Published on: 9 September 2019
A replica bus stop in Sunderland Royal Hospital’s Emergency Department is helping to calm and reassure patients with dementia.
Supplied by Nexus and complete with a bus stop sign and a current timetable of local routes, it is situated in a quiet room where they can sit and reminisce. Research has shown that reminiscence therapy can help patients with dementia to feel less stressed and anxious and more contented and positive.
Michelle Carfoot, junior sister and dementia link in the Emergency Department at Sunderland Royal, said: “Coming in to the department can be a stressful experience for anyone but especially for our patients with dementia who can become quite upset. For many of them, bus travel has been very much a part of their lives and the bus stop is a familiar sight and, therefore, reassuring to them. It is also in a calm area - away from the clinical hustle and bustle - where they can talk in comfort with their family and carers, as well as with staff. We’re extremely grateful to Nexus who have been very kind and supportive.”
Nexus has agreed to provide more free bus stops for the Rehabilitation and Elderly Medicine wards at Sunderland Royal Hospital. Customer Information Manager Michael Lennon said: “We’re honoured to support Sunderland Royal Hospital by donating the bus stop. Hospitals can be confusing places while a bus stop is such a familiar type of landmark, which can be reassuring for patients with dementia. It can also be a great memory aid and we hope that it will be of great benefit for the patients and for the hospital staff providing them with care.”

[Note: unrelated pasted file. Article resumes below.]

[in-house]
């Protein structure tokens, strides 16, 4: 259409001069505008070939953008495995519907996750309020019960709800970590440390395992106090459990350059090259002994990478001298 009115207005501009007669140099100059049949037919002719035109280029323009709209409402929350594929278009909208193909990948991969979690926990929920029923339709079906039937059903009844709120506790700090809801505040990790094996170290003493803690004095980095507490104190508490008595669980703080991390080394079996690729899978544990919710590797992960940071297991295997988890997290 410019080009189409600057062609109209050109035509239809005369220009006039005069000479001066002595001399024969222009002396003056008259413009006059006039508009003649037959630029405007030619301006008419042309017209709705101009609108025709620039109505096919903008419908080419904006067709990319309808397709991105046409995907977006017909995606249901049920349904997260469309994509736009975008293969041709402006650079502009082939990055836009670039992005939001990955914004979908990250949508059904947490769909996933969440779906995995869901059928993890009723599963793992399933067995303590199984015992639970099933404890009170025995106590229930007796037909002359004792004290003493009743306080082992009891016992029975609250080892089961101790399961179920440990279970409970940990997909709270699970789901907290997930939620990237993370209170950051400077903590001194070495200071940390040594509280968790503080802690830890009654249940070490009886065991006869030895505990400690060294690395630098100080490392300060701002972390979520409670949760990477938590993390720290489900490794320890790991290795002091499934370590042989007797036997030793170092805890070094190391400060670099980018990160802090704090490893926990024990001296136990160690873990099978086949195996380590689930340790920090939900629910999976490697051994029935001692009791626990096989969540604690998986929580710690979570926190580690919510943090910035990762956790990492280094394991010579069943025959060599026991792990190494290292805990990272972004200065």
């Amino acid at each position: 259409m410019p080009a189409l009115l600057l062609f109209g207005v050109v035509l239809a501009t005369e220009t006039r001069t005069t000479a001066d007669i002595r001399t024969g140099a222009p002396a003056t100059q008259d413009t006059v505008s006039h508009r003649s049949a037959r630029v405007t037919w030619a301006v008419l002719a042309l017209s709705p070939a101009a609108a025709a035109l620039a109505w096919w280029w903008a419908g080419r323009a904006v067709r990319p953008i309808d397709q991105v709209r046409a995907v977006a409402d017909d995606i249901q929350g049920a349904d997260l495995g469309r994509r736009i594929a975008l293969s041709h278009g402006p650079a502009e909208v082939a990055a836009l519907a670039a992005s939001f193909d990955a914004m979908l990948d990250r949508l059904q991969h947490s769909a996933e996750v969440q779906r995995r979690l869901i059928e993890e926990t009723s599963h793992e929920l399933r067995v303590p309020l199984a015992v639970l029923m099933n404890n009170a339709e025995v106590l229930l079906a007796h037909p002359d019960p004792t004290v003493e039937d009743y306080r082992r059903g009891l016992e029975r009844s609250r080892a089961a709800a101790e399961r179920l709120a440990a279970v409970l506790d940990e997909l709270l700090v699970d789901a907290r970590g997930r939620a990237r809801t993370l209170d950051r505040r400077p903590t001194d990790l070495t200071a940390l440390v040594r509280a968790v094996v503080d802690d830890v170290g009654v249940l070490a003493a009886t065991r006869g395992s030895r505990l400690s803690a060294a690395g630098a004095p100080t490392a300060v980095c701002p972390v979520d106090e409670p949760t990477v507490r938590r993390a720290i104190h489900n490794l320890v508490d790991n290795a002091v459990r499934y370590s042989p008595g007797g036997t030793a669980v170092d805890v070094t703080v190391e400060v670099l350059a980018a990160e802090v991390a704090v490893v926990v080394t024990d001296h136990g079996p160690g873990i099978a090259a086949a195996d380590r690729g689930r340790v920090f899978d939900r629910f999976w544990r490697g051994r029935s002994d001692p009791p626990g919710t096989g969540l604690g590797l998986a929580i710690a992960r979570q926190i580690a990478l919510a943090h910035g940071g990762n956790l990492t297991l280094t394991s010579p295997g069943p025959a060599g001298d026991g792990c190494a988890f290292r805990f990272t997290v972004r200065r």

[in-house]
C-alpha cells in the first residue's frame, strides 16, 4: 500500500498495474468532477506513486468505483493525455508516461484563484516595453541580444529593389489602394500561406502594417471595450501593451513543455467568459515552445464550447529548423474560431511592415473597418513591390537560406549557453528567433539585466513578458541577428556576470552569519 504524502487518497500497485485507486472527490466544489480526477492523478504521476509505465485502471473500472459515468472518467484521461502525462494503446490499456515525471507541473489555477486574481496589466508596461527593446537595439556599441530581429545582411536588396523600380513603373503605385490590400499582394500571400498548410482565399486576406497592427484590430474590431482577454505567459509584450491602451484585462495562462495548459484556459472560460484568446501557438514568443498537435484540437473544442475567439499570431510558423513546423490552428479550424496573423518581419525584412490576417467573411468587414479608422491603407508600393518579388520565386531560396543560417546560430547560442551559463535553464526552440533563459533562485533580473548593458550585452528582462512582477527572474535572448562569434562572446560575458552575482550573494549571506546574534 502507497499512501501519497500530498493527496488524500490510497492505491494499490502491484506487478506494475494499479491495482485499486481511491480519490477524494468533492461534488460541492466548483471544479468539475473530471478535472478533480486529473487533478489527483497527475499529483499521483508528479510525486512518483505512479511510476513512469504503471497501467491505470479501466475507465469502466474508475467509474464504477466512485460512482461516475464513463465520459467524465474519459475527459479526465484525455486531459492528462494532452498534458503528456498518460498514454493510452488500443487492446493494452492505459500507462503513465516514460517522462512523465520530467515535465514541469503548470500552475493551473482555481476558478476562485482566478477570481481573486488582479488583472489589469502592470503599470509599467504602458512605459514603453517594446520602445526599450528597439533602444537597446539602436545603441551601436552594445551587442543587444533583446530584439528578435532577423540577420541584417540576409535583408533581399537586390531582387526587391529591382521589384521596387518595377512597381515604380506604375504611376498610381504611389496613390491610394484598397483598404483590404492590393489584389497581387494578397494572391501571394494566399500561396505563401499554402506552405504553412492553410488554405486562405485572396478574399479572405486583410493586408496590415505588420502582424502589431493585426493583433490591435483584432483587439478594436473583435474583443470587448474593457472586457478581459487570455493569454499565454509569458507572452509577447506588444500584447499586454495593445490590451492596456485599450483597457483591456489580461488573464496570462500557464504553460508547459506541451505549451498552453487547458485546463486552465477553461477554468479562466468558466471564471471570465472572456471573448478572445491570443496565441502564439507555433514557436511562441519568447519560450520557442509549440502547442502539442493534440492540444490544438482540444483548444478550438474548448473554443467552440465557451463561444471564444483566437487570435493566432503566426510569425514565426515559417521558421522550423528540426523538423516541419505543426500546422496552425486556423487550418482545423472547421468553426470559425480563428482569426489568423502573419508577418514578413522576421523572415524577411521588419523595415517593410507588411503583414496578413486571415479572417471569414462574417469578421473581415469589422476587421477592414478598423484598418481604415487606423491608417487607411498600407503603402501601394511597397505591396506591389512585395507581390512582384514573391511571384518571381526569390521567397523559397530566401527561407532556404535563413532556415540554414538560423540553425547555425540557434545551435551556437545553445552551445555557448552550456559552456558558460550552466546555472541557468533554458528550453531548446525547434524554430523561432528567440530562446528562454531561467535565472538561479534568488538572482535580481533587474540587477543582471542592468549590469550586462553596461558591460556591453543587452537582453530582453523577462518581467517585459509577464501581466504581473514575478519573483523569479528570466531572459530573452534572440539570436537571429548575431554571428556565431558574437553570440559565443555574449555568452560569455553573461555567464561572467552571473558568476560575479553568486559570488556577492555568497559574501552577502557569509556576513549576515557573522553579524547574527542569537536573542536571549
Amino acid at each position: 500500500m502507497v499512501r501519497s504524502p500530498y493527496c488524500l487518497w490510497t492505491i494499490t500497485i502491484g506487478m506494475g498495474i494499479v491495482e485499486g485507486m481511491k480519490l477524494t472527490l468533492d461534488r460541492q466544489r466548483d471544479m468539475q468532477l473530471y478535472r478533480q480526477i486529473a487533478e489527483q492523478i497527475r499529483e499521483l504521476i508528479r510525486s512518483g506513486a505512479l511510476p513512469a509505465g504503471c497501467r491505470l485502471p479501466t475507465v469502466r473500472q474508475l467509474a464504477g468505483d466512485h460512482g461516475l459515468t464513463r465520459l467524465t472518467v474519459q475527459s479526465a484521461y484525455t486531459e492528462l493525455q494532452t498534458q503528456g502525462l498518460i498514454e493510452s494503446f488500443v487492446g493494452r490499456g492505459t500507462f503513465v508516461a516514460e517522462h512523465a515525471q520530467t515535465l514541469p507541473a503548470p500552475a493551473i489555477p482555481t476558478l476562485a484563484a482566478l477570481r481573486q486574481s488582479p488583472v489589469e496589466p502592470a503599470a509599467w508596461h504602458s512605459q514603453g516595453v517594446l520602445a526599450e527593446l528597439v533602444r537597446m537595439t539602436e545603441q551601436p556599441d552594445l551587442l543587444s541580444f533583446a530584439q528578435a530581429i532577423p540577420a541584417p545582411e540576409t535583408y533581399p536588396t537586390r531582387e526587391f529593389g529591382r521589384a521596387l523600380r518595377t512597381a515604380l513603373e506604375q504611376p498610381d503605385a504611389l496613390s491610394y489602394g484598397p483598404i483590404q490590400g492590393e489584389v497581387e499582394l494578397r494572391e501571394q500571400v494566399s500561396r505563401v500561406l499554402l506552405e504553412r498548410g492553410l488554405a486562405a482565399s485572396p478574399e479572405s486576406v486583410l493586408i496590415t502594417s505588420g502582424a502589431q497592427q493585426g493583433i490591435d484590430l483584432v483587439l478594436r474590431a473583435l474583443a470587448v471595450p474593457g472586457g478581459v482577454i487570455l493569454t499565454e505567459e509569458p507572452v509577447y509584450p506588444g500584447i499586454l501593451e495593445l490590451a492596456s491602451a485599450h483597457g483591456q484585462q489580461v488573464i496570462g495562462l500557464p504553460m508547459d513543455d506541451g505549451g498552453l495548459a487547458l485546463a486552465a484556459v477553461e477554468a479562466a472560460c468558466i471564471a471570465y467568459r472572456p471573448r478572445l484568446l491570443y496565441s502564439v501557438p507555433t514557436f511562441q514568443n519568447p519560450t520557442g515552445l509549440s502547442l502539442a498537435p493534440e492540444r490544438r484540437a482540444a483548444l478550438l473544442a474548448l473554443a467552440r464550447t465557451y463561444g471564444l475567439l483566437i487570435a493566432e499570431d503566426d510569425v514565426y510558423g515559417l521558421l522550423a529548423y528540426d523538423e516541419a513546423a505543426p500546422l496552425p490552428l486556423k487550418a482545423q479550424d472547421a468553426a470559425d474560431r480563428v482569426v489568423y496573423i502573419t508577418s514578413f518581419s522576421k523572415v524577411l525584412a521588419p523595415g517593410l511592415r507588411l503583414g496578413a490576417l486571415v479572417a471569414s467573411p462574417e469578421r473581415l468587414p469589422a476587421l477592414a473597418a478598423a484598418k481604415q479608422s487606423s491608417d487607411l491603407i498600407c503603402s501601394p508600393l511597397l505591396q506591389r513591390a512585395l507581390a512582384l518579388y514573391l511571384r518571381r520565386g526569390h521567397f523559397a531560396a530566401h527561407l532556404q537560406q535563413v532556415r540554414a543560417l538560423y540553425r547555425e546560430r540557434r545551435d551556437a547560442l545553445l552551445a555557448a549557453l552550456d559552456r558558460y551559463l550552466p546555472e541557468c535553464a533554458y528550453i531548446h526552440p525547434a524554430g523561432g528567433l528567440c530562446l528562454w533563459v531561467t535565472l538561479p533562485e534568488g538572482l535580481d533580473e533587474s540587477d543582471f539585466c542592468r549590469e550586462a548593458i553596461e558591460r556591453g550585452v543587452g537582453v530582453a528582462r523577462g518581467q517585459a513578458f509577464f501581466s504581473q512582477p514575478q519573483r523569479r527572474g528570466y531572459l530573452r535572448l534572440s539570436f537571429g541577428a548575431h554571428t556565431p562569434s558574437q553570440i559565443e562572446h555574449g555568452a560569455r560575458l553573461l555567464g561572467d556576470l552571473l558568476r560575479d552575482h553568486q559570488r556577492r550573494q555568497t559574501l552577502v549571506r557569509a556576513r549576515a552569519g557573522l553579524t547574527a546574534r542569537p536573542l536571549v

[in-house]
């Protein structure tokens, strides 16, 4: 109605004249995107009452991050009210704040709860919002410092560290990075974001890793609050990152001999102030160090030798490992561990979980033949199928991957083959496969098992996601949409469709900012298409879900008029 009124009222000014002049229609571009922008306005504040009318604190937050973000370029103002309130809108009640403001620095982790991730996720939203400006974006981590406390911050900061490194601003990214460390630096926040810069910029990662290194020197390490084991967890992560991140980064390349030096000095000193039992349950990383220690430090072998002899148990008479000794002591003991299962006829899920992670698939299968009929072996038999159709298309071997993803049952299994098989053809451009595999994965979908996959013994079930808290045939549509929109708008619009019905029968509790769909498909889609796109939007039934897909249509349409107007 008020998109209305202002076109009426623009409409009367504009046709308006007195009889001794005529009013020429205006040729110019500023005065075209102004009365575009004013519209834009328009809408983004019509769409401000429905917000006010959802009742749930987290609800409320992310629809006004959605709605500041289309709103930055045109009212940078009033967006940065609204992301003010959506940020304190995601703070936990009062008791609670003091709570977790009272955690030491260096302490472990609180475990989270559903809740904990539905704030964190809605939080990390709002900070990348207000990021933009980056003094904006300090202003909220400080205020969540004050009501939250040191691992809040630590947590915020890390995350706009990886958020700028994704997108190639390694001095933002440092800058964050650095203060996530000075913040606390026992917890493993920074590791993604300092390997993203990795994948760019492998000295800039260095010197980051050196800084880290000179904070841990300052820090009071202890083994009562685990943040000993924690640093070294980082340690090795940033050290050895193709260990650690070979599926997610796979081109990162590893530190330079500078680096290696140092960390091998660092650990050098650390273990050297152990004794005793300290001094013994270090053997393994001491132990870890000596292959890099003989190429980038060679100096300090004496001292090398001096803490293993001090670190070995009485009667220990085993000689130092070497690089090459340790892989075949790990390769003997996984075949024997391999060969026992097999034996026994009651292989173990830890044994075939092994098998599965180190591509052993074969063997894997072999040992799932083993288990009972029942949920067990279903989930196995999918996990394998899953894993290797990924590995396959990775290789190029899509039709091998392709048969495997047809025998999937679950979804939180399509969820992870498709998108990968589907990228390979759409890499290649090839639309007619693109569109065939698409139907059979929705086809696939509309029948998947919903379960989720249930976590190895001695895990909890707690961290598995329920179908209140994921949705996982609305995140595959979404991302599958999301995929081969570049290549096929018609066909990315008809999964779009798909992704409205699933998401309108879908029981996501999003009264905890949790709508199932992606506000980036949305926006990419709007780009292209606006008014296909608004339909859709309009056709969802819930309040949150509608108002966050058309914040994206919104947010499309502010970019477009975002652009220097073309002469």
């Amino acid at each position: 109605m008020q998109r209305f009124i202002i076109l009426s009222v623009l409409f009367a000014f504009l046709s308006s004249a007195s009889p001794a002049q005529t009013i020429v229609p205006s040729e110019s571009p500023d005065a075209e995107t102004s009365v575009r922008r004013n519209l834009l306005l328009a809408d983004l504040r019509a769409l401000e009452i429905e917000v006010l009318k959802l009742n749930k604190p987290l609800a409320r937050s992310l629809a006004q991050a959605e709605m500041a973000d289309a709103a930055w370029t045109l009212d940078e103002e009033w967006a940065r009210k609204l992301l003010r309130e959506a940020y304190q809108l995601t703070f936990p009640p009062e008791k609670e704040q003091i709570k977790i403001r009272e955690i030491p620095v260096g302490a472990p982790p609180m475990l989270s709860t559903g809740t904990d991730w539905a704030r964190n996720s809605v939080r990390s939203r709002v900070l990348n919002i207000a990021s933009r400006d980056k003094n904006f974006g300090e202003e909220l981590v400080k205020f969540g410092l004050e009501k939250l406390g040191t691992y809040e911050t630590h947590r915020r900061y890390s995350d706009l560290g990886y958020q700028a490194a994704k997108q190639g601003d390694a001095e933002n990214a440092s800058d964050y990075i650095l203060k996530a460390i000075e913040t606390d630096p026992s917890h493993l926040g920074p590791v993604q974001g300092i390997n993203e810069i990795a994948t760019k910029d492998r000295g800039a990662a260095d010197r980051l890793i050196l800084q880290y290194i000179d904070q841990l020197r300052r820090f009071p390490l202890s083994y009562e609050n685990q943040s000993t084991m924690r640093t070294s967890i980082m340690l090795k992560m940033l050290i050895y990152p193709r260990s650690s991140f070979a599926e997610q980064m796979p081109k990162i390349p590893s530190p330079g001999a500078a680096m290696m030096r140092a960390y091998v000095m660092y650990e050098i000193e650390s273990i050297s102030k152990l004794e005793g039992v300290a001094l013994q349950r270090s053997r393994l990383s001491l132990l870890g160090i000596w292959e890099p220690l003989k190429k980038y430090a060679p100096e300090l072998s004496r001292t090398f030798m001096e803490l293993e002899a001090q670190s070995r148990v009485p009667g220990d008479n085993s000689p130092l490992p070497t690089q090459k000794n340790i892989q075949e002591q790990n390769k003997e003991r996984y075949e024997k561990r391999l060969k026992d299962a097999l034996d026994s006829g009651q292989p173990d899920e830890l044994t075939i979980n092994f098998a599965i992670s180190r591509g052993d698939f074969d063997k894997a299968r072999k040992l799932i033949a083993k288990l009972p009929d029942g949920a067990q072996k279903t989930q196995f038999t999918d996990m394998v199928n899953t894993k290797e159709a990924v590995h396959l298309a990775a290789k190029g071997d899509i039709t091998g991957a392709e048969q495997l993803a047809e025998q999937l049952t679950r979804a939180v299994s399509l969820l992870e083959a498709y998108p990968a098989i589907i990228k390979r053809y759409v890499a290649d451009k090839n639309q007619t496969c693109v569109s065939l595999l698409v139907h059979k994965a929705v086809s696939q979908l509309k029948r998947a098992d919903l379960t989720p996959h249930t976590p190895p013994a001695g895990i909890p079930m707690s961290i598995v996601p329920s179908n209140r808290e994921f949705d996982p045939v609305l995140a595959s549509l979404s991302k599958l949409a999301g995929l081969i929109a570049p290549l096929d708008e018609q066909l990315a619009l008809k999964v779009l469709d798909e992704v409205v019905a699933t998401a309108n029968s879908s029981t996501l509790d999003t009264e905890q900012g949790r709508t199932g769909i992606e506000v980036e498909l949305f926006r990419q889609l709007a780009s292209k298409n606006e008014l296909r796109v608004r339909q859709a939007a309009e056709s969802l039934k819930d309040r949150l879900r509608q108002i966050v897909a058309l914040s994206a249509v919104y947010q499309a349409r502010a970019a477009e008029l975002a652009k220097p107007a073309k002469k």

The initiative is part of ongoing work, guided by the Delirium and Dementia Outreach Team, to make the hospital more dementia-friendly. ‘Therapy trolleys’ are already available in the Emergency Department and on the Dementia and Delirium ward. These offer items for relaxation, ranging from CDs, magazines and newspapers to books on local history and ‘twiddle mitts’ - knitted or crocheted bands with items attached with which patients can twiddle to reduce anxiety and which provide stimulation. There are also plans to make two of the clinical side rooms in the Emergency Department more dementia-friendly by painting them in colours which are known to aid relaxation and ease stress and anxiety and by introducing comfortable recliner chairs.
Claire Boylan, Elder Life Specialist Practitioner with the Delirium and Dementia Outreach Team, said: “If a patient with cognitive issues becomes distressed or unsettled, familiar items and equipment, such as those on the therapy trolley and the bus stop, can provide a distraction and have a very positive effect for our patient group.”